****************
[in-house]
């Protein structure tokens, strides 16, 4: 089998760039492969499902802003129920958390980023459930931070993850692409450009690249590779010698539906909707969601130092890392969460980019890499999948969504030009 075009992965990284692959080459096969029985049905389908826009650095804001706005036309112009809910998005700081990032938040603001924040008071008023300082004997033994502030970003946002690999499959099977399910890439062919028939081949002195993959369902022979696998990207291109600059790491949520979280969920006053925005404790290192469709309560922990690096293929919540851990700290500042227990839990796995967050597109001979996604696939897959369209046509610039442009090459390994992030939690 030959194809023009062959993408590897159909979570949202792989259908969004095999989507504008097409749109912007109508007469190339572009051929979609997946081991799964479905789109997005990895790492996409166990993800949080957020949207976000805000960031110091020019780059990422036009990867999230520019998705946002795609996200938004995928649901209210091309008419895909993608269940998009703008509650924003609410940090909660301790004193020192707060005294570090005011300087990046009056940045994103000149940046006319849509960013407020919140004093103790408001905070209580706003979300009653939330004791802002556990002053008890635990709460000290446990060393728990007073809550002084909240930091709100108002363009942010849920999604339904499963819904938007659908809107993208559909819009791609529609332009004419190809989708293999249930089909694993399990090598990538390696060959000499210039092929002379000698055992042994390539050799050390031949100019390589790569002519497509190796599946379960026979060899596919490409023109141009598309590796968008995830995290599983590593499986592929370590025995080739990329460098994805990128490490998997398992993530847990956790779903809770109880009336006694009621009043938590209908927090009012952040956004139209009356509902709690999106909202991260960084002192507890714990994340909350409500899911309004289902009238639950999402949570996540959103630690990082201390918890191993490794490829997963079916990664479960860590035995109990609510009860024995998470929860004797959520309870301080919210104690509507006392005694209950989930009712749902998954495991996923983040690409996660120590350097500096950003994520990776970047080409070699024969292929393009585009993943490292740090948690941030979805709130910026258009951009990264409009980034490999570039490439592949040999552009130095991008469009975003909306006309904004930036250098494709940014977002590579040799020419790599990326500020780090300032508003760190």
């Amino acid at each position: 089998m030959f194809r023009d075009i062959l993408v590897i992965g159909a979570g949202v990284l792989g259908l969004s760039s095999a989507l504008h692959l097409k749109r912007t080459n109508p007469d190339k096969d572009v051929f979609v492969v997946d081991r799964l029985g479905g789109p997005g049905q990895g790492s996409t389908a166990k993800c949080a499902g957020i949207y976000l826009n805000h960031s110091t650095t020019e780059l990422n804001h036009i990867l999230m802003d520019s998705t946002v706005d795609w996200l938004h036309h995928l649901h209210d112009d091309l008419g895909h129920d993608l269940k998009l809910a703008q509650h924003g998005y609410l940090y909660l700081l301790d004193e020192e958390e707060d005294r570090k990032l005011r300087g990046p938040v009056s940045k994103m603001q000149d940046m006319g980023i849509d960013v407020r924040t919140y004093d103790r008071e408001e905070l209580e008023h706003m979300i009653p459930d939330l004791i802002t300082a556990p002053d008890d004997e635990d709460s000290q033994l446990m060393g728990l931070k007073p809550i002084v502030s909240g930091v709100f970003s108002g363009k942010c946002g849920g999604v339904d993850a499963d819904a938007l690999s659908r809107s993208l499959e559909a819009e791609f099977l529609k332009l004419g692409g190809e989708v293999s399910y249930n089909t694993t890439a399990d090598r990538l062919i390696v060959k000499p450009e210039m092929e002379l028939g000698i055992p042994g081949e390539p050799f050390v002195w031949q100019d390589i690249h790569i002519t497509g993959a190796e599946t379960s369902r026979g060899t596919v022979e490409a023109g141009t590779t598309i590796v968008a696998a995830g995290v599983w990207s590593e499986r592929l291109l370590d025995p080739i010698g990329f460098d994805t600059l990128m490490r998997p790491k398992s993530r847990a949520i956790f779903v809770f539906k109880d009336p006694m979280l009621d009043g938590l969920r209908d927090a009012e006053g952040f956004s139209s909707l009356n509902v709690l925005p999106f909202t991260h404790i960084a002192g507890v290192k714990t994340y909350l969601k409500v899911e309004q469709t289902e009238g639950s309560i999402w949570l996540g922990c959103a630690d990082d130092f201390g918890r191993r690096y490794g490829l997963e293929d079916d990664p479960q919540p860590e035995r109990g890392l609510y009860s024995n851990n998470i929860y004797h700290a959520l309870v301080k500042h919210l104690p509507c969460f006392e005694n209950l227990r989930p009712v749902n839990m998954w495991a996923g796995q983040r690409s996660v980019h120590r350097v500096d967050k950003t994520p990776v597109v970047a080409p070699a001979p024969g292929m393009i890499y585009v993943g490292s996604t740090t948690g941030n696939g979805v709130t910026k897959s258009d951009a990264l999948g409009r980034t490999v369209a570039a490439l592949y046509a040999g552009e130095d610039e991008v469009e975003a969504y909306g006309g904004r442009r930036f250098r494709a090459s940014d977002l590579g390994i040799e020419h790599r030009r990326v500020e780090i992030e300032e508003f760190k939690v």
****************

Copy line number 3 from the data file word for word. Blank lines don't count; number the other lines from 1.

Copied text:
């Amino acid at each position: 089998m030959f194809r023009d075009i062959l993408v590897i992965g159909a979570g949202v990284l792989g259908l969004s760039s095999a989507l504008h692959l097409k749109r912007t080459n109508p007469d190339k096969d572009v051929f979609v492969v997946d081991r799964l029985g479905g789109p997005g049905q990895g790492s996409t389908a166990k993800c949080a499902g957020i949207y976000l826009n805000h960031s110091t650095t020019e780059l990422n804001h036009i990867l999230m802003d520019s998705t946002v706005d795609w996200l938004h036309h995928l649901h209210d112009d091309l008419g895909h129920d993608l269940k998009l809910a703008q509650h924003g998005y609410l940090y909660l700081l301790d004193e020192e958390e707060d005294r570090k990032l005011r300087g990046p938040v009056s940045k994103m603001q000149d940046m006319g980023i849509d960013v407020r924040t919140y004093d103790r008071e408001e905070l209580e008023h706003m979300i009653p459930d939330l004791i802002t300082a556990p002053d008890d004997e635990d709460s000290q033994l446990m060393g728990l931070k007073p809550i002084v502030s909240g930091v709100f970003s108002g363009k942010c946002g849920g999604v339904d993850a499963d819904a938007l690999s659908r809107s993208l499959e559909a819009e791609f099977l529609k332009l004419g692409g190809e989708v293999s399910y249930n089909t694993t890439a399990d090598r990538l062919i390696v060959k000499p450009e210039m092929e002379l028939g000698i055992p042994g081949e390539p050799f050390v002195w031949q100019d390589i690249h790569i002519t497509g993959a190796e599946t379960s369902r026979g060899t596919v022979e490409a023109g141009t590779t598309i590796v968008a696998a995830g995290v599983w990207s590593e499986r592929l291109l370590d025995p080739i010698g990329f460098d994805t600059l990128m490490r998997p790491k398992s993530r847990a949520i956790f779903v809770f539906k109880d009336p006694m979280l009621d009043g938590l969920r209908d927090a009012e006053g952040f956004s139209s909707l009356n509902v709690l925005p999106f909202t991260h404790i960084a002192g507890v290192k714990t994340y909350l969601k409500v899911e309004q469709t289902e009238g639950s309560i999402w949570l996540g922990c959103a630690d990082d130092f201390g918890r191993r690096y490794g490829l997963e293929d079916d990664p479960q919540p860590e035995r109990g890392l609510y009860s024995n851990n998470i929860y004797h700290a959520l309870v301080k500042h919210l104690p509507c969460f006392e005694n209950l227990r989930p009712v749902n839990m998954w495991a996923g796995q983040r690409s996660v980019h120590r350097v500096d967050k950003t994520p990776v597109v970047a080409p070699a001979p024969g292929m393009i890499y585009v993943g490292s996604t740090t948690g941030n696939g979805v709130t910026k897959s258009d951009a990264l999948g409009r980034t490999v369209a570039a490439l592949y046509a040999g552009e130095d610039e991008v469009e975003a969504y909306g006309g904004r442009r930036f250098r494709a090459s940014d977002l590579g390994i040799e020419h790599r030009r990326v500020e780090i992030e300032e508003f760190k939690v």